An explorative study into the mechanics of projectile impacts to the head

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Conference Proceeding
2016 IRCOBI Conference Proceedings - International Research Council on the Biomechanics of Injury, 2016, pp. 369 - 380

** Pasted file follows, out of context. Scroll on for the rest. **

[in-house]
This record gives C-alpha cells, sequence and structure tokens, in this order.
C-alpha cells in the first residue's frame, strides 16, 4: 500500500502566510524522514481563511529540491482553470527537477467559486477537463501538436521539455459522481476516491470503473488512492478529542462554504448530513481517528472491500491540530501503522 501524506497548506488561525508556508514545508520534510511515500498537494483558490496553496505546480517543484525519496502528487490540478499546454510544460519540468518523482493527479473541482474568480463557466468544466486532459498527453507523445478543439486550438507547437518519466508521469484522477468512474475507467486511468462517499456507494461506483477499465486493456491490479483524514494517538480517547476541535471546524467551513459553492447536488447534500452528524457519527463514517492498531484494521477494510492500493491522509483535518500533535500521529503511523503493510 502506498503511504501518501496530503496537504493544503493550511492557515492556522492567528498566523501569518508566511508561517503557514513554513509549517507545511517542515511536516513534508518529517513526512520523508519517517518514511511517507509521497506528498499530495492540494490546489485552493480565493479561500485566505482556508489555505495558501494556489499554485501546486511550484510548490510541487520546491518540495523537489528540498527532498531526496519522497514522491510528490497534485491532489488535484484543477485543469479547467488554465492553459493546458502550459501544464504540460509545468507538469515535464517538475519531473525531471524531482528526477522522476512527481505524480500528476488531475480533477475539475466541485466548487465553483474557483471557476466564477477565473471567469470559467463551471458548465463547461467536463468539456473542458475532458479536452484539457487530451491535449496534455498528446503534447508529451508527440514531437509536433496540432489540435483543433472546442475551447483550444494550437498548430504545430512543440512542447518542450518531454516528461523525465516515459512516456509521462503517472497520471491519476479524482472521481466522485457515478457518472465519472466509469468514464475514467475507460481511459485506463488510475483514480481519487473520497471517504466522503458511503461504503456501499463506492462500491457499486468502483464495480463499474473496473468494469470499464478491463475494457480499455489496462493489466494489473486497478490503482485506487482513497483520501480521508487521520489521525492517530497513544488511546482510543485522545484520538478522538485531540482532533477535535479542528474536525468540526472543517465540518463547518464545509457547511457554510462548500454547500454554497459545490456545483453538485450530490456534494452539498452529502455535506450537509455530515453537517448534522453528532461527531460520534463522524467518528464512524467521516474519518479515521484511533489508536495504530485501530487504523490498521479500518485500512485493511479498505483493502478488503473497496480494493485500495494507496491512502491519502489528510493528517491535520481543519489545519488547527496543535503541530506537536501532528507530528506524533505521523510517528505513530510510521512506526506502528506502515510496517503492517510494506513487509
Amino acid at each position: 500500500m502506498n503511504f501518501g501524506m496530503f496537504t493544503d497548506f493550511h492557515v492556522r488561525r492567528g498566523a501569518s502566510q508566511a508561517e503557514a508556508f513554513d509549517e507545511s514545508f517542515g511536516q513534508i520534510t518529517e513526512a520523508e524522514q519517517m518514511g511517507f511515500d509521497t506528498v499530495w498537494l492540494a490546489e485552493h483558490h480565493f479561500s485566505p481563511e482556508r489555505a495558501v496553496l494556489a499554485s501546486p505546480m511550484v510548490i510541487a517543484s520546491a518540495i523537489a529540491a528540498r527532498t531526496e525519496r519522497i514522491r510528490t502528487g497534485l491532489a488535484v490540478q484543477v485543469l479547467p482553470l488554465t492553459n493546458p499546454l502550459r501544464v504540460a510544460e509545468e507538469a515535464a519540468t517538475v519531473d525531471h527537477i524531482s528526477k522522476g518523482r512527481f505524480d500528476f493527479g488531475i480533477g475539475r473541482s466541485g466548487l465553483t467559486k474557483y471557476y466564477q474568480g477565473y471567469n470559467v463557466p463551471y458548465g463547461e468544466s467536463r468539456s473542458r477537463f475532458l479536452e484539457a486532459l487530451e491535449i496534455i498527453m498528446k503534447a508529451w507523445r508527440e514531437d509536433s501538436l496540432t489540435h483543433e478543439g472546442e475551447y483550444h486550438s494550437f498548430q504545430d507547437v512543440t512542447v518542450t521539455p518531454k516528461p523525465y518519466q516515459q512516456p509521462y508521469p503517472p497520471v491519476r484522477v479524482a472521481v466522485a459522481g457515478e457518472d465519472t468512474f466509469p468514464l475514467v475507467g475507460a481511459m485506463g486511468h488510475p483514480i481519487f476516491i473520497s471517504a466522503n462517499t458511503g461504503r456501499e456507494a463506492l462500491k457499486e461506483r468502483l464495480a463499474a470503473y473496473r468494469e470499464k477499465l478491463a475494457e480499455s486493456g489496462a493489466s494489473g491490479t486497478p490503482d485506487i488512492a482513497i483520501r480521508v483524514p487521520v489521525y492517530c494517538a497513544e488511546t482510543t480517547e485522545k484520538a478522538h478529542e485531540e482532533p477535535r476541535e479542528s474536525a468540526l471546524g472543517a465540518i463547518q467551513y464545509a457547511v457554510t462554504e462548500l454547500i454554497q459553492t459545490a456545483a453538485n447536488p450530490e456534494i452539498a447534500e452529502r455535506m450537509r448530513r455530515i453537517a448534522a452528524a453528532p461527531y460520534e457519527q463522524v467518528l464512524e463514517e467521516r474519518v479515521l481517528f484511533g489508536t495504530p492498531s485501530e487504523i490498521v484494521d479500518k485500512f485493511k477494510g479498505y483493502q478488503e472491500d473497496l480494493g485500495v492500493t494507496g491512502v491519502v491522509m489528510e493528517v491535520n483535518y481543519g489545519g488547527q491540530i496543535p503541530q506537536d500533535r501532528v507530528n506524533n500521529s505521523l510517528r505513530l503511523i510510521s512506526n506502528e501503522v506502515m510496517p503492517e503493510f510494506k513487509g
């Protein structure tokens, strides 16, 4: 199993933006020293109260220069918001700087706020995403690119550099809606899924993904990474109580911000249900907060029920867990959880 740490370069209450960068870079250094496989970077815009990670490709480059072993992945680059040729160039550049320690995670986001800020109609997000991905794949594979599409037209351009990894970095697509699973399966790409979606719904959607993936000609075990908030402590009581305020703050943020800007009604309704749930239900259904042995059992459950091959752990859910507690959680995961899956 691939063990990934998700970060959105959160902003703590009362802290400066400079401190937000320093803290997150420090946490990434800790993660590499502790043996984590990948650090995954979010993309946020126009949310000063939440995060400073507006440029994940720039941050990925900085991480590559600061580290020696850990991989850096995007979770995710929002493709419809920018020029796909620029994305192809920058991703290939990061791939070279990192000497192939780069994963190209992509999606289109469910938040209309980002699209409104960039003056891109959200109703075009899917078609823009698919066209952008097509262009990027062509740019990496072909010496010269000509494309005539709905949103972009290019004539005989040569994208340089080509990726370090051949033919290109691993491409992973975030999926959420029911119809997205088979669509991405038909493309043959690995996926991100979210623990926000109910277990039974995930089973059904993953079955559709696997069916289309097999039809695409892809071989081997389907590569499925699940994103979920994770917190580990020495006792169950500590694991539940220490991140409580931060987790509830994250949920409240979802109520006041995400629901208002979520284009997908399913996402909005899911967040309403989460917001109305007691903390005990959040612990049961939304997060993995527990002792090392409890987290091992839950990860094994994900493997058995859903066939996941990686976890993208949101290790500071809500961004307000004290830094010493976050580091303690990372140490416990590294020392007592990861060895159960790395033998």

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There has been little research focused on the mechanics of high-velocity, low-mass projectile impacts to the head. The little work that has been conducted has focused solely on linear acceleration, despite the evidence linking rotational acceleration to the development of brain injury. The aim of this study was to explore the presence of rotational acceleration in projectile impacts and investigate the influence of impact location. A pressurised air cannon was used to project a BOLATM ball at 22 and 28 m.s-1 towards a BSEN 960:2006 headform positioned to elicit impacts at frontal and lateral locations. High-speed video and accelerometer measurements were used to investigate differences in contact duration, ball deformation and average linear and rotational acceleration during loading. Contact duration was found to be independent of impact location or speed. Greater ball deformation was observed in frontal impacts, despite no differences in time to maximum deformation. Average linear acceleration was observed to be greater during the loading phase in the frontal impacts then in the lateral impacts, potentially due to differences in surface geometry, resulting in differences in ball deformation. Average rotational acceleration was greater in lateral impacts potentially due to differences in the moments of inertia of the headform. Rotational acceleration was found to be higher than previously published injury thresholds for concussion and therefore a potentially important factor in projectile impacts, warranting further research.
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